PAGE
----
New York Lawmakers Weigh Changing How Drunk is Too Drunk to Drive
ALBANY, N.Y. — A pair of New York lawmakers want to lower the legal limit for drivers’ blood alcohol content.
Currently, the legal driving blood alcohol limit .08, reflecting the percentage of alcohol, by volume, in the blood.
But Assemblyman Felix Ortiz and Sen. John Liu, both Democrats, want to lower the legal limit required for driving while intoxicated to .05, and for aggravated driving while intoxicated from .18 to .12.
“This bill is about bringing loved ones home safely,” Ortiz told the Daily News. “Reducing the BAC limit from .08 to .05 in New York will save lives. It’s common sense legislation.”
A memo accompanying the bill notes that each year nearly 10,000 people are killed in crashes involving alcohol-impaired drivers and more than 173,000 are injured.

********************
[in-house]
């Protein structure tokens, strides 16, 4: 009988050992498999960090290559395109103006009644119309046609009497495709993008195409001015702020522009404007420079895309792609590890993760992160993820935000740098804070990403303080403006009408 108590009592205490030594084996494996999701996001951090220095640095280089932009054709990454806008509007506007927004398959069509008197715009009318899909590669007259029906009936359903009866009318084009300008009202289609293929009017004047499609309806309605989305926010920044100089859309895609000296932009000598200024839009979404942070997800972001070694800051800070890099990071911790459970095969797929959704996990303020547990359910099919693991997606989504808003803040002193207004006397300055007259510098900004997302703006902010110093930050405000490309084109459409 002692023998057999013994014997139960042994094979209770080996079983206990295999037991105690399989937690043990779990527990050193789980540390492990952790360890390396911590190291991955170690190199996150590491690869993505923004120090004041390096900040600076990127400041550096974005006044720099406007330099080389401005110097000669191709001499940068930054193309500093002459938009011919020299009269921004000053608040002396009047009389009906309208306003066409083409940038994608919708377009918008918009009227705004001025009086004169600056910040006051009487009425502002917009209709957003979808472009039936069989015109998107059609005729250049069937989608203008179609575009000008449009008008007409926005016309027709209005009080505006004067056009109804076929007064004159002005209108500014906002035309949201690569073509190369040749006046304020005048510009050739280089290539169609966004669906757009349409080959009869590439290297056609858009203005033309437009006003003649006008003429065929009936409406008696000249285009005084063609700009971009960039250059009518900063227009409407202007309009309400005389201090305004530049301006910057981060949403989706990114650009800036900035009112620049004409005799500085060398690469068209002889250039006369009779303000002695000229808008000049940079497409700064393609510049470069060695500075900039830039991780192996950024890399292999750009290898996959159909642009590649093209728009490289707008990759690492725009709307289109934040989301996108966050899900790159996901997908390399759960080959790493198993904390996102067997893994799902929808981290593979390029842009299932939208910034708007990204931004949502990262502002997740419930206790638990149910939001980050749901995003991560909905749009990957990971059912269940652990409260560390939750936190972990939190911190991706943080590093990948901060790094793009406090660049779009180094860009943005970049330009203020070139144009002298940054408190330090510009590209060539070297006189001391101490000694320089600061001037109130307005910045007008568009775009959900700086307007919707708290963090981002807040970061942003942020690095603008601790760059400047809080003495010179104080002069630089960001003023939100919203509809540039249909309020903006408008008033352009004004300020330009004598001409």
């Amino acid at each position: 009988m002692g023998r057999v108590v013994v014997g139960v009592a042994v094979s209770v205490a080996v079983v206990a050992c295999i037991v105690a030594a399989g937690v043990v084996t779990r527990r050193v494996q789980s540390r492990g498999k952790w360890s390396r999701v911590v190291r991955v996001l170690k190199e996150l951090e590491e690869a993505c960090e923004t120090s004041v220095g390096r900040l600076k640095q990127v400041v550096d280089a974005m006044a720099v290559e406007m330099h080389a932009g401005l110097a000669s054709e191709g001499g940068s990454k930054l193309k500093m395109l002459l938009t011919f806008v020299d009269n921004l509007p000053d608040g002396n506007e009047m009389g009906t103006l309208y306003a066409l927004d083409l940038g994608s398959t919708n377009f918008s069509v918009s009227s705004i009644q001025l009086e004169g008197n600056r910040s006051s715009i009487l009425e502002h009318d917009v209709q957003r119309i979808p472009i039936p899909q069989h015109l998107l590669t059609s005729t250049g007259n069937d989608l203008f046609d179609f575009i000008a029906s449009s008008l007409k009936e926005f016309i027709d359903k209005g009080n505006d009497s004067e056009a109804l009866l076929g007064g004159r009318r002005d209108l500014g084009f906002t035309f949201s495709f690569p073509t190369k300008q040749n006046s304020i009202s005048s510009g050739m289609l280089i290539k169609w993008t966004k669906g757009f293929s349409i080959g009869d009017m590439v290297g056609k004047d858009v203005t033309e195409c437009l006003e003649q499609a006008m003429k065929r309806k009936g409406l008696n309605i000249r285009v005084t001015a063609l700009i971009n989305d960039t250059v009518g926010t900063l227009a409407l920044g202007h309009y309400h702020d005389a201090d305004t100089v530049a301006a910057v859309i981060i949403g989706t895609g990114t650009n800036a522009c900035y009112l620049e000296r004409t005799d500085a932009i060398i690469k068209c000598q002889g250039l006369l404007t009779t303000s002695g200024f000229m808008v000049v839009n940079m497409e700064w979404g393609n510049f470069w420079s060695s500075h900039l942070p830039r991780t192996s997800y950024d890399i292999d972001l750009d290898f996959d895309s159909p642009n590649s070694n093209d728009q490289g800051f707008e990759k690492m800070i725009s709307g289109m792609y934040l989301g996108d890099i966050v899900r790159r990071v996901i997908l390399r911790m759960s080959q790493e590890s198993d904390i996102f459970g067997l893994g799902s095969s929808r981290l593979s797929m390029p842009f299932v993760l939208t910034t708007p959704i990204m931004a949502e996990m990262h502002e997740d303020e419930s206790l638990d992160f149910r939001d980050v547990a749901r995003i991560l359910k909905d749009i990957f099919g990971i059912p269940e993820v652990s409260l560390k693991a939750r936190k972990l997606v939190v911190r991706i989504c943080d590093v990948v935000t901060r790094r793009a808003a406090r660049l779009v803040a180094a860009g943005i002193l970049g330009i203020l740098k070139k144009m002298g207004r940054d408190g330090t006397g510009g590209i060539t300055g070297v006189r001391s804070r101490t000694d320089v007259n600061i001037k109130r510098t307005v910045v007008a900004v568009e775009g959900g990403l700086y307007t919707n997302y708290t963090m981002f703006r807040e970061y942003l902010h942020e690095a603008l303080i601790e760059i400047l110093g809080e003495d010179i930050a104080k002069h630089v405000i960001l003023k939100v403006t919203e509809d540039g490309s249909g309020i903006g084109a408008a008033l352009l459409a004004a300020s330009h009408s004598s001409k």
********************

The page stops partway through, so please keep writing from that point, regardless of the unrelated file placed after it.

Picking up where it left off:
Since the mid-1990s, the proportion of deaths from accidents involving alcohol-impaired drivers has remained constant at around 30% of all highway fatalities. In total, nearly 440,000 people have died in alcohol related crashes.
“No one should have to suffer from the loss or injury of a loved one due to a driver impaired by alcohol. We have an obligation to make the roads safer for all travelers,” Ortiz added.
While all 50 states now have at least BAC level of .08, the National Transportation Safety Board recently issued a recommendation encouraging state to lower the blood alcohol content that constitutes drunk driving. In 2018, Utah became the first state to lower the mark to .05.
The American Beverage Institute, a D.C.-based trade group, strongly opposes such measures, noting on its website that “the move is an attack on the restaurant and hospitality industries and converts their responsible customers into criminals.”
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